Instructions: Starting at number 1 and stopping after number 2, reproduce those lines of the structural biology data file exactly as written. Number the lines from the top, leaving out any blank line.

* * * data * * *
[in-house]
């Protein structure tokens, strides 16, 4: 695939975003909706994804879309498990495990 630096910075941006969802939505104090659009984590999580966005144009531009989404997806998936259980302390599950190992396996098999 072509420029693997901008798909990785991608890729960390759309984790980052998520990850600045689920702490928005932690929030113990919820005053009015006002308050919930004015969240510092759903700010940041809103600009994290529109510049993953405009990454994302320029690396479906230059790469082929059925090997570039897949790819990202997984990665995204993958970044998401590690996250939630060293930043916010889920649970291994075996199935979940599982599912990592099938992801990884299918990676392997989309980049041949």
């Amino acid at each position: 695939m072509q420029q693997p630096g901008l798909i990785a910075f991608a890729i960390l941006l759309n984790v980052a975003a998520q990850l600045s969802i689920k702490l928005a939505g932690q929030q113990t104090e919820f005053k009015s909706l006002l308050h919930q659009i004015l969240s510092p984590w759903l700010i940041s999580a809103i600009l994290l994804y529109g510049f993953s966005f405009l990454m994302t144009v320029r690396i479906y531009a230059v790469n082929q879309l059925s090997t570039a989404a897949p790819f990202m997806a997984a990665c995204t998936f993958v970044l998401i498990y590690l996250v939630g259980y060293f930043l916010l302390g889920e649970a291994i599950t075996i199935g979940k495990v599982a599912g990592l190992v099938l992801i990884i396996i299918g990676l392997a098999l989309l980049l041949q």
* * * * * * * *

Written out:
[in-house]
């Protein structure tokens, strides 16, 4: 695939975003909706994804879309498990495990 630096910075941006969802939505104090659009984590999580966005144009531009989404997806998936259980302390599950190992396996098999 072509420029693997901008798909990785991608890729960390759309984790980052998520990850600045689920702490928005932690929030113990919820005053009015006002308050919930004015969240510092759903700010940041809103600009994290529109510049993953405009990454994302320029690396479906230059790469082929059925090997570039897949790819990202997984990665995204993958970044998401590690996250939630060293930043916010889920649970291994075996199935979940599982599912990592099938992801990884299918990676392997989309980049041949």